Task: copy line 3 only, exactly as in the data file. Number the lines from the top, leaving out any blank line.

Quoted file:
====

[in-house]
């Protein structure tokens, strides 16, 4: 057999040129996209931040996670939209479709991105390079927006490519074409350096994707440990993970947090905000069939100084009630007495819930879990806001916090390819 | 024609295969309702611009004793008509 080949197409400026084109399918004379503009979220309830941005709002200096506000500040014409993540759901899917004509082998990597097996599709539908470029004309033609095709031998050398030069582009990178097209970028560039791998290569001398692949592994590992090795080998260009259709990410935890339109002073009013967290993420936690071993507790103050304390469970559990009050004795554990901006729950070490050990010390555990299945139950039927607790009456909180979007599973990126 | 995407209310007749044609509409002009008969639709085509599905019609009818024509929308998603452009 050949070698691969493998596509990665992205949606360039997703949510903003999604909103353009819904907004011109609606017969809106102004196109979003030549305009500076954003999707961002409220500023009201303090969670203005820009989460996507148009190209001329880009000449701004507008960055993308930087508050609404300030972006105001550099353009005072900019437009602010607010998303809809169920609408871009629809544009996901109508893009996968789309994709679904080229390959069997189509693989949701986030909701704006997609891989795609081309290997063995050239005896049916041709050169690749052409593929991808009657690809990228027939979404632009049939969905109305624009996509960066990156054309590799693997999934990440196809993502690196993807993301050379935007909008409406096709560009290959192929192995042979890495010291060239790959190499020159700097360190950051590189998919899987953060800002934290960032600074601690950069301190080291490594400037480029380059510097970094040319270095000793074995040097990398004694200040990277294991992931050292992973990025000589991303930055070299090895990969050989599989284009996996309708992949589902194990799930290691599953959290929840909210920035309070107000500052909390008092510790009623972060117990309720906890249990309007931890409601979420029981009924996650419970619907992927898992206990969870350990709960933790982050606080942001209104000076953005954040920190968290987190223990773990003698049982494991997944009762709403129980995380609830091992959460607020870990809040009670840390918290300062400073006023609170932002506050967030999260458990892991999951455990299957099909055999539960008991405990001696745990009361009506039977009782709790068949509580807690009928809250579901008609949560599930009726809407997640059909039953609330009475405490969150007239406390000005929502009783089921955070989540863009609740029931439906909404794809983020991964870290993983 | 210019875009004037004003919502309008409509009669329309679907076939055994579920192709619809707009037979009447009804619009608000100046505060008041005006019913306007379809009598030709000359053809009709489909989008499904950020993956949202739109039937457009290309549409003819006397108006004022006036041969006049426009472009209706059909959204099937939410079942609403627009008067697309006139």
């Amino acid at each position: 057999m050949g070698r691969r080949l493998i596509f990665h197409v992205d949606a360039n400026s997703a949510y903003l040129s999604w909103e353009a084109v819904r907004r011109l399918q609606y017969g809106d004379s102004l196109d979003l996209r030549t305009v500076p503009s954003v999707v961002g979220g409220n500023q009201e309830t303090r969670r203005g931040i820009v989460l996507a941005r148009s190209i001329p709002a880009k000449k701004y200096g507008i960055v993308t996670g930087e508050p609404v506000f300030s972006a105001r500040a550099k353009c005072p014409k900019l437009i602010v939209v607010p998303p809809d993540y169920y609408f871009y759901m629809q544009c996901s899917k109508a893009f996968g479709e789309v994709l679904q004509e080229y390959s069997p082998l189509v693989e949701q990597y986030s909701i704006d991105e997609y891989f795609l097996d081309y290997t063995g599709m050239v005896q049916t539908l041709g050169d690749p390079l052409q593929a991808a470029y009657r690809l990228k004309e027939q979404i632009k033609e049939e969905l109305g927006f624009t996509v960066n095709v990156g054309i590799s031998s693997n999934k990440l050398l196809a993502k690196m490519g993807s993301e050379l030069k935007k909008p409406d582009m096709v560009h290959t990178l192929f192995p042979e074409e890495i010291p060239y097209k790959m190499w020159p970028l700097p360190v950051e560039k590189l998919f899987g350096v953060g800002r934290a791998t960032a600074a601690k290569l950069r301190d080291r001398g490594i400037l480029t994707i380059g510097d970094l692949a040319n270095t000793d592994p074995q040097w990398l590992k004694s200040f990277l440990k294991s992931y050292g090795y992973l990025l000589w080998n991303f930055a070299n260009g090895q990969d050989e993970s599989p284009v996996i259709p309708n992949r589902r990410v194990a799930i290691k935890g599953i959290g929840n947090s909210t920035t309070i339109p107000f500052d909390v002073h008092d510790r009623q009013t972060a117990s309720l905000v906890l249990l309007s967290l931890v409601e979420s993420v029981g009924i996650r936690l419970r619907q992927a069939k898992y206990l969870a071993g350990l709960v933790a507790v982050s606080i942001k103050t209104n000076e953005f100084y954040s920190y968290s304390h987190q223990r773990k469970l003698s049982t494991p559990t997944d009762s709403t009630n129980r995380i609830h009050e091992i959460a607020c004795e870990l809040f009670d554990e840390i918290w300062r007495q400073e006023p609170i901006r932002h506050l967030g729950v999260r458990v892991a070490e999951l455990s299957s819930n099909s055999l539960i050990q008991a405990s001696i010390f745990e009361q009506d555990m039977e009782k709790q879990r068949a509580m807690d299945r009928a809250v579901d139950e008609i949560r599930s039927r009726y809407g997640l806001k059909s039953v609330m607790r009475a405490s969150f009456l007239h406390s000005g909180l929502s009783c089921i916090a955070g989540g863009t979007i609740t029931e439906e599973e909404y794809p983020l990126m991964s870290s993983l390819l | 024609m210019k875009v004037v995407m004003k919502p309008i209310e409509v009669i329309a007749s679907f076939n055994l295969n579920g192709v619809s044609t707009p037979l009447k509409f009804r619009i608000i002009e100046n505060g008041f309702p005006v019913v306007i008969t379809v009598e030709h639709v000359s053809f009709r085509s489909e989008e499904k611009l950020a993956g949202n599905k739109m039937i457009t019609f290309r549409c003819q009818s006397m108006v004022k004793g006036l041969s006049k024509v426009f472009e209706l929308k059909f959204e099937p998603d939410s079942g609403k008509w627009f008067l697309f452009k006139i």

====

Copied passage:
């Amino acid at each position: 057999m050949g070698r691969r080949l493998i596509f990665h197409v992205d949606a360039n400026s997703a949510y903003l040129s999604w909103e353009a084109v819904r907004r011109l399918q609606y017969g809106d004379s102004l196109d979003l996209r030549t305009v500076p503009s954003v999707v961002g979220g409220n500023q009201e309830t303090r969670r203005g931040i820009v989460l996507a941005r148009s190209i001329p709002a880009k000449k701004y200096g507008i960055v993308t996670g930087e508050p609404v506000f300030s972006a105001r500040a550099k353009c005072p014409k900019l437009i602010v939209v607010p998303p809809d993540y169920y609408f871009y759901m629809q544009c996901s899917k109508a893009f996968g479709e789309v994709l679904q004509e080229y390959s069997p082998l189509v693989e949701q990597y986030s909701i704006d991105e997609y891989f795609l097996d081309y290997t063995g599709m050239v005896q049916t539908l041709g050169d690749p390079l052409q593929a991808a470029y009657r690809l990228k004309e027939q979404i632009k033609e049939e969905l109305g927006f624009t996509v960066n095709v990156g054309i590799s031998s693997n999934k990440l050398l196809a993502k690196m490519g993807s993301e050379l030069k935007k909008p409406d582009m096709v560009h290959t990178l192929f192995p042979e074409e890495i010291p060239y097209k790959m190499w020159p970028l700097p360190v950051e560039k590189l998919f899987g350096v953060g800002r934290a791998t960032a600074a601690k290569l950069r301190d080291r001398g490594i400037l480029t994707i380059g510097d970094l692949a040319n270095t000793d592994p074995q040097w990398l590992k004694s200040f990277l440990k294991s992931y050292g090795y992973l990025l000589w080998n991303f930055a070299n260009g090895q990969d050989e993970s599989p284009v996996i259709p309708n992949r589902r990410v194990a799930i290691k935890g599953i959290g929840n947090s909210t920035t309070i339109p107000f500052d909390v002073h008092d510790r009623q009013t972060a117990s309720l905000v906890l249990l309007s967290l931890v409601e979420s993420v029981g009924i996650r936690l419970r619907q992927a069939k898992y206990l969870a071993g350990l709960v933790a507790v982050s606080i942001k103050t209104n000076e953005f100084y954040s920190y968290s304390h987190q223990r773990k469970l003698s049982t494991p559990t997944d009762s709403t009630n129980r995380i609830h009050e091992i959460a607020c004795e870990l809040f009670d554990e840390i918290w300062r007495q400073e006023p609170i901006r932002h506050l967030g729950v999260r458990v892991a070490e999951l455990s299957s819930n099909s055999l539960i050990q008991a405990s001696i010390f745990e009361q009506d555990m039977e009782k709790q879990r068949a509580m807690d299945r009928a809250v579901d139950e008609i949560r599930s039927r009726y809407g997640l806001k059909s039953v609330m607790r009475a405490s969150f009456l007239h406390s000005g909180l929502s009783c089921i916090a955070g989540g863009t979007i609740t029931e439906e599973e909404y794809p983020l990126m991964s870290s993983l390819l | 024609m210019k875009v004037v995407m004003k919502p309008i209310e409509v009669i329309a007749s679907f076939n055994l295969n579920g192709v619809s044609t707009p037979l009447k509409f009804r619009i608000i002009e100046n505060g008041f309702p005006v019913v306007i008969t379809v009598e030709h639709v000359s053809f009709r085509s489909e989008e499904k611009l950020a993956g949202n599905k739109m039937i457009t019609f290309r549409c003819q009818s006397m108006v004022k004793g006036l041969s006049k024509v426009f472009e209706l929308k059909f959204e099937p998603d939410s079942g609403k008509w627009f008067l697309f452009k006139i």